Wager Evans Dental in Reno, NV had to deal with a ransomware attack that kept them from accessing dental records and images for five days. The ransomware attack happened on October 30, 2017. A report of the incident stated that the malicious software was installed on one computer and one server of the dental practice.
Installation of ransomware is possible in several ways. The most common way is via email, which is the case in this attack. It is believed that ransomware was downloaded to the system when an employee accessed his email and clicked on a malicious URL or email attachment.
IT experts took five days to restore the encrypted files and remove the ransomware. So, there was no access to patient records and images until November 4, 2017. The encrypted files included the names, birth dates, addresses, diagnoses, images, treatment plans, health insurance details and Social Security numbers.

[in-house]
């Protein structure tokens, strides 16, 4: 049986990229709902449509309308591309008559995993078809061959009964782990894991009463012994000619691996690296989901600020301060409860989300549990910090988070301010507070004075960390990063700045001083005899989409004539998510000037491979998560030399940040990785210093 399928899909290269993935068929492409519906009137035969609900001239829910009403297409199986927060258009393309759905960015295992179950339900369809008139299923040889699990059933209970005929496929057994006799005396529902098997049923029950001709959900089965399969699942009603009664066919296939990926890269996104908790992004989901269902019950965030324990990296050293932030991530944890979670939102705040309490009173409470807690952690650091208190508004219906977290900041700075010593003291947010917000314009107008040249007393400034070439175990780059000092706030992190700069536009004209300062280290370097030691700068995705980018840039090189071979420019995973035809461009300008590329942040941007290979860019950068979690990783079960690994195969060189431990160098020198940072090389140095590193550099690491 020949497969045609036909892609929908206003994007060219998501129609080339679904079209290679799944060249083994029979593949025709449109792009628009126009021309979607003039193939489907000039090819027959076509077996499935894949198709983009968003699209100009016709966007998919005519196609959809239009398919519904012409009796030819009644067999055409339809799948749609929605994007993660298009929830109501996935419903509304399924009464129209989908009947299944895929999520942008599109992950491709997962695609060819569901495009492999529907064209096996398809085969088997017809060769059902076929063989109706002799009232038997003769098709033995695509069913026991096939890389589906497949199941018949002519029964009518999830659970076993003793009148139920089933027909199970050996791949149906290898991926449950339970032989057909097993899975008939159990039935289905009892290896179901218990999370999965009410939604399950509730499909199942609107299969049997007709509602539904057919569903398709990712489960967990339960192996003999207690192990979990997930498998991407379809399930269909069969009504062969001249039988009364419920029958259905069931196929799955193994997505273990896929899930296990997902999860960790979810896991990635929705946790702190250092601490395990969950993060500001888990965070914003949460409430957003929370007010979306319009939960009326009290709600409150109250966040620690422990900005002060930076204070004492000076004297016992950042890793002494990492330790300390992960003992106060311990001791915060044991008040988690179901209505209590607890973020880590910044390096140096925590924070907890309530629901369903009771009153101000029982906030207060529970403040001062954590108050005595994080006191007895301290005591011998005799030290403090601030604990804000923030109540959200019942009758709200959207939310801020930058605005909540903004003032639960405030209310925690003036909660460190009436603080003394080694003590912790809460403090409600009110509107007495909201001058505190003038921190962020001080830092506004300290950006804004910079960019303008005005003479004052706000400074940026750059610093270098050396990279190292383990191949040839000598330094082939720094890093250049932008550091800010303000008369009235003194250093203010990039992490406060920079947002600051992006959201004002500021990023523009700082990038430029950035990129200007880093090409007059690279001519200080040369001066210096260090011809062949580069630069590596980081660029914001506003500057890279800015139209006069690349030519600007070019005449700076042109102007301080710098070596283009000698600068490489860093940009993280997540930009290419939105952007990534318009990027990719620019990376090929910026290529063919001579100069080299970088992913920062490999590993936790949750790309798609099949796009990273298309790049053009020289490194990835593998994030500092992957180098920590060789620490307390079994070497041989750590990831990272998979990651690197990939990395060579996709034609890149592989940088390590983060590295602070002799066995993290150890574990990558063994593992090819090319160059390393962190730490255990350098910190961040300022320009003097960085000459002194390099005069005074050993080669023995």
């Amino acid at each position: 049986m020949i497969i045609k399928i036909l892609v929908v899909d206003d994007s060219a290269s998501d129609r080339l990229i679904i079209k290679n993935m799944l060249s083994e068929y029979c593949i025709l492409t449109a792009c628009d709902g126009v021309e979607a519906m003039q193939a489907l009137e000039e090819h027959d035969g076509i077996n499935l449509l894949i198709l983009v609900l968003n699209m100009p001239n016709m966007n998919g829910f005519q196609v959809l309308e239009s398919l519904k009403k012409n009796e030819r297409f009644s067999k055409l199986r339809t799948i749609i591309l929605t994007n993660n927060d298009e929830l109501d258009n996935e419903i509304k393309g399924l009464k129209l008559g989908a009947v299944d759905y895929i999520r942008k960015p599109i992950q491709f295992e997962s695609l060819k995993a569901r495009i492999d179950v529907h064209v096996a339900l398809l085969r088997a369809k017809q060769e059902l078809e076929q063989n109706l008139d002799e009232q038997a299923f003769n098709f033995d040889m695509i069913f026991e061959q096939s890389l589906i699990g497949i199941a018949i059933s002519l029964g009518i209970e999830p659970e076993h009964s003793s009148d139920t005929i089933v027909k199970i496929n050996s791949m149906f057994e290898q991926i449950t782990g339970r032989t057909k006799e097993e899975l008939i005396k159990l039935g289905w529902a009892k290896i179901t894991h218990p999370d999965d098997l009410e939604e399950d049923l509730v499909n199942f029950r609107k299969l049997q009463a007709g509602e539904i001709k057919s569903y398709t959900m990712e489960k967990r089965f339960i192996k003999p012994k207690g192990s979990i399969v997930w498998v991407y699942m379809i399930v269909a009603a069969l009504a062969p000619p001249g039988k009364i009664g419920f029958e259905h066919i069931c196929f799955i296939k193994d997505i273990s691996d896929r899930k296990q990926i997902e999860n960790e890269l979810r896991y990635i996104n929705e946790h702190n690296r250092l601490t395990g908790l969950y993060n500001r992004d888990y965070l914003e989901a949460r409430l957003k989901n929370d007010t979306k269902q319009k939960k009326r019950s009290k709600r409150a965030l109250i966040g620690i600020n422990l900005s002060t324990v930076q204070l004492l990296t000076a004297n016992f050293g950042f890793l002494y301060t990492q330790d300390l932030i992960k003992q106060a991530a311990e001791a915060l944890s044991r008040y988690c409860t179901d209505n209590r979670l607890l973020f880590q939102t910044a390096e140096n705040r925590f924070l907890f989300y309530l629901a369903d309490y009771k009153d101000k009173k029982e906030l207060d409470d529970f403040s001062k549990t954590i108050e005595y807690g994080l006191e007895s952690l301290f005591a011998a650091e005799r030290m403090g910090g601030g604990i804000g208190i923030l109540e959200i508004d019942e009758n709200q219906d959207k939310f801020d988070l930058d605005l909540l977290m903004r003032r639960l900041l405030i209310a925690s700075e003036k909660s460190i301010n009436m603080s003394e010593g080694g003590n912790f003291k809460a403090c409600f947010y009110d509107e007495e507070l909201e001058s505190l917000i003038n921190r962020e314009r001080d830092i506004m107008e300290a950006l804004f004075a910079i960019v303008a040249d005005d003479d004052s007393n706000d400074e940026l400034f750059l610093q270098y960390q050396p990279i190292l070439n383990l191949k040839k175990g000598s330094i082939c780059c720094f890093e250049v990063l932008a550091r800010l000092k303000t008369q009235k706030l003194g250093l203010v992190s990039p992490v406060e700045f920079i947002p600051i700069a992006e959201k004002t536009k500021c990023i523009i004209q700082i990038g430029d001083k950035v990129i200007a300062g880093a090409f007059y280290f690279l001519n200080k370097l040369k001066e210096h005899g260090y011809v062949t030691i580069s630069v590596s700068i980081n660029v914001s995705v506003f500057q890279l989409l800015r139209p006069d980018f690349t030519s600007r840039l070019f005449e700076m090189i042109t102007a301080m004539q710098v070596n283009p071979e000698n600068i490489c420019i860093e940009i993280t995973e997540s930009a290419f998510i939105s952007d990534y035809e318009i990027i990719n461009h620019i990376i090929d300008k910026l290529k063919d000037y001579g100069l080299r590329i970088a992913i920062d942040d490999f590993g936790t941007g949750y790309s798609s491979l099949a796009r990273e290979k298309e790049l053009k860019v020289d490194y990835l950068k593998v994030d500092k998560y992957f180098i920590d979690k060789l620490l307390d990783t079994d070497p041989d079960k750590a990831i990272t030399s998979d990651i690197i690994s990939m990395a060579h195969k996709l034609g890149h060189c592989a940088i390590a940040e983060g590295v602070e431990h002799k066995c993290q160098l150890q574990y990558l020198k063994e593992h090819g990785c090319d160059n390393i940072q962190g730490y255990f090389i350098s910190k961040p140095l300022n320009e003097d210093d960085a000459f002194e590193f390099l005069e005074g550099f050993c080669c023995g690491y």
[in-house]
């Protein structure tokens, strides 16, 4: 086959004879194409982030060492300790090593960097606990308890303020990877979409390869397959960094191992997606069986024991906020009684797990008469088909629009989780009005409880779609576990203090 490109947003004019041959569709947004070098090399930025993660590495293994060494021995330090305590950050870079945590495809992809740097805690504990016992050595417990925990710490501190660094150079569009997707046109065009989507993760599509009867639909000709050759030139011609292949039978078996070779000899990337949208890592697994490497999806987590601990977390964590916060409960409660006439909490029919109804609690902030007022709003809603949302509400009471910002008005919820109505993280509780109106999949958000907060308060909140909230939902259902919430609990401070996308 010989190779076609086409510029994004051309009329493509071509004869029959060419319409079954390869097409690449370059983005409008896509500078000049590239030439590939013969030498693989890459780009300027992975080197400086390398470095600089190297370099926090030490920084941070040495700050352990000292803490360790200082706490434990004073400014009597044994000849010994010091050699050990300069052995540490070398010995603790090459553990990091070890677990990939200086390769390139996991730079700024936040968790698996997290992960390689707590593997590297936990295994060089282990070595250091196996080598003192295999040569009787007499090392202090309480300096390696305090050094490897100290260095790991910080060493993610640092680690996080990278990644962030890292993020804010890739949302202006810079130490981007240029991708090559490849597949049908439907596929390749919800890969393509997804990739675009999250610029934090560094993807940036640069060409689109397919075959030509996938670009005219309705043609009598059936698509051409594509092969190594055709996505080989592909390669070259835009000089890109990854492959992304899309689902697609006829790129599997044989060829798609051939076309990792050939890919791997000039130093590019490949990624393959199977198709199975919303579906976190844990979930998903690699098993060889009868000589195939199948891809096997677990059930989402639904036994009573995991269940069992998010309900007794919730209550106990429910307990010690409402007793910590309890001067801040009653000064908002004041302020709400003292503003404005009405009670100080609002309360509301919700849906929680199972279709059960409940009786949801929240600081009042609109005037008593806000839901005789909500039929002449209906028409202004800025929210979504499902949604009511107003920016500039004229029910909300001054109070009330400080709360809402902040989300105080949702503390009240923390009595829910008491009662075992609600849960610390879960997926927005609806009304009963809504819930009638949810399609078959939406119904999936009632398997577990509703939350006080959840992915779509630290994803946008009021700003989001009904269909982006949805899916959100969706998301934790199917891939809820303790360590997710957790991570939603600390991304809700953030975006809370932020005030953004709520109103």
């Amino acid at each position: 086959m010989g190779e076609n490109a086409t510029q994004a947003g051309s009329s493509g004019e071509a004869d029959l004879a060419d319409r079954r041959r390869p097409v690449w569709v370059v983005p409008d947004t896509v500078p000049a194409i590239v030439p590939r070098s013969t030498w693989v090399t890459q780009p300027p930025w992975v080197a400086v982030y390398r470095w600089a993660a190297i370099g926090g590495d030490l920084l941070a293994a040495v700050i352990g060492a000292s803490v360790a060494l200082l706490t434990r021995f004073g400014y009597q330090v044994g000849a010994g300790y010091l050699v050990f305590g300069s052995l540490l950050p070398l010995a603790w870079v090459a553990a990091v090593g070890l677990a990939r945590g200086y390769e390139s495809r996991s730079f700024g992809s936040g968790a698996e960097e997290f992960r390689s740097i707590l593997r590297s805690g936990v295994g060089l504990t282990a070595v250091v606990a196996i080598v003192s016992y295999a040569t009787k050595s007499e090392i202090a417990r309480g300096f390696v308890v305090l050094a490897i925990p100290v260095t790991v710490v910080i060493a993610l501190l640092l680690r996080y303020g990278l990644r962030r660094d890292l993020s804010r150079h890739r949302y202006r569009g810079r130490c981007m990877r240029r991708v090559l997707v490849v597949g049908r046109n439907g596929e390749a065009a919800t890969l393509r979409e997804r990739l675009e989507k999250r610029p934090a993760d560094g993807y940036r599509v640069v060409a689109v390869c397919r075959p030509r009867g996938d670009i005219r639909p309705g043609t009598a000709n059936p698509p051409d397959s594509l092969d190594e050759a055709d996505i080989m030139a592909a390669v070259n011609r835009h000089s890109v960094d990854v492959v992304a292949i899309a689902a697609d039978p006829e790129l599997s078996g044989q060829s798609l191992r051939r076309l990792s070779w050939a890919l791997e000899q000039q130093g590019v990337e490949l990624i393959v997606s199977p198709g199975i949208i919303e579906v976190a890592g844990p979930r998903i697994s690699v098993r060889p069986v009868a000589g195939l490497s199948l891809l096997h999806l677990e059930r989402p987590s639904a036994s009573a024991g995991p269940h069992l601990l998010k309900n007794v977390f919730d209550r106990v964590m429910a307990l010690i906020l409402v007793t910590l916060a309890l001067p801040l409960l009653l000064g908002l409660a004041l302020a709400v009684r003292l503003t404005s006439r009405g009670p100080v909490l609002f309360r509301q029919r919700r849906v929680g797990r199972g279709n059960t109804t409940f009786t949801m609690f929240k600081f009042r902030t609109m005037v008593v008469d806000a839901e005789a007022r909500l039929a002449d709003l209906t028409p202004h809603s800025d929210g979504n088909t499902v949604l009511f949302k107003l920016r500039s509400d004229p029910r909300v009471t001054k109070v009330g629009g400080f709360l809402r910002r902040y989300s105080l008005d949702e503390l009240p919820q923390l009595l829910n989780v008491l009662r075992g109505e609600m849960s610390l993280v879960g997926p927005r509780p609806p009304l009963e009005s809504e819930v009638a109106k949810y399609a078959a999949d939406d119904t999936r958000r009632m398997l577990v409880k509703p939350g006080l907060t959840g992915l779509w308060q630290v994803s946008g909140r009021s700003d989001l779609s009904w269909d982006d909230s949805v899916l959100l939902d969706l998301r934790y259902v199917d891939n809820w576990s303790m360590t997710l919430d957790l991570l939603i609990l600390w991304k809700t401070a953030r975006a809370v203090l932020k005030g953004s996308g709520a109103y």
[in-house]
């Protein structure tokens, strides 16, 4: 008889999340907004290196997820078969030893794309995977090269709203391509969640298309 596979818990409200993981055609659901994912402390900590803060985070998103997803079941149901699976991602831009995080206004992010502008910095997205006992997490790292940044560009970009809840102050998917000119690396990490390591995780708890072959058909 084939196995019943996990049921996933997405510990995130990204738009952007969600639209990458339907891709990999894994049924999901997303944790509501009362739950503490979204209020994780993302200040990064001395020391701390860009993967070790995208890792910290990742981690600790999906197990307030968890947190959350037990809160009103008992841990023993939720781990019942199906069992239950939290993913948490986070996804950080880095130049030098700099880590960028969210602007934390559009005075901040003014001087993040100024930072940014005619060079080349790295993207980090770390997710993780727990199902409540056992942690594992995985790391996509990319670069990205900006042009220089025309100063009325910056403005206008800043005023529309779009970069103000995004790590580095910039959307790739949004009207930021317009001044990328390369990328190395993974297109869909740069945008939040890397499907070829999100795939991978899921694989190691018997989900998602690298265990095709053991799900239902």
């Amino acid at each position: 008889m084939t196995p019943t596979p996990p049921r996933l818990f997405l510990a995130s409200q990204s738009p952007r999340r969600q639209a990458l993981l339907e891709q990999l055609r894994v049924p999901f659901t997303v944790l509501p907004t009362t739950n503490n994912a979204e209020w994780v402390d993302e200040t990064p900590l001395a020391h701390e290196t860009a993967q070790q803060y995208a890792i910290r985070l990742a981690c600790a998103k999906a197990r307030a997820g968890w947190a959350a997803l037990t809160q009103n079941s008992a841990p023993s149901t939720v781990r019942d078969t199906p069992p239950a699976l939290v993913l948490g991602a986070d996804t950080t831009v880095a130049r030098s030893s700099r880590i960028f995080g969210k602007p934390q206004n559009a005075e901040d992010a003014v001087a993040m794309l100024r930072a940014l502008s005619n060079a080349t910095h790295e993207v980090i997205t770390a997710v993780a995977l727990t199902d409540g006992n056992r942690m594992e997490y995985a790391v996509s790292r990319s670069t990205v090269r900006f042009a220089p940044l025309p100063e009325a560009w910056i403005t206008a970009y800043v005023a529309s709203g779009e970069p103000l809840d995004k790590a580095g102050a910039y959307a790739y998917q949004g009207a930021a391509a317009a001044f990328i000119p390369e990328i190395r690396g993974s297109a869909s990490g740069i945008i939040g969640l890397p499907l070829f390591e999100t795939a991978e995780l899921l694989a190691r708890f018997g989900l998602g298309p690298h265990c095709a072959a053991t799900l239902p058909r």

An investigation of the ransomware attack revealed the possibility of data access and viewing by the attackers. Although it appeared that the attackers only intended to extort money from the dental practice. The investigation is not yet closed. Until now, no indications will ascertain whether the attackers accessed or stole PHI. Because of this uncertainty, HIPAA requires the notification of all patients. In addition, the dental practice offered one year free credit monitoring services to all patients.
Wager Evans Dental submitted a breach report to the Department of Health and Human Services’ Office for Civil Rights. Included in the report is the information that about 3,898 patients’ PHI have been potentially exposed. In response to the attack, the practice upgraded its network and computer security to avoid similar attacks in the future.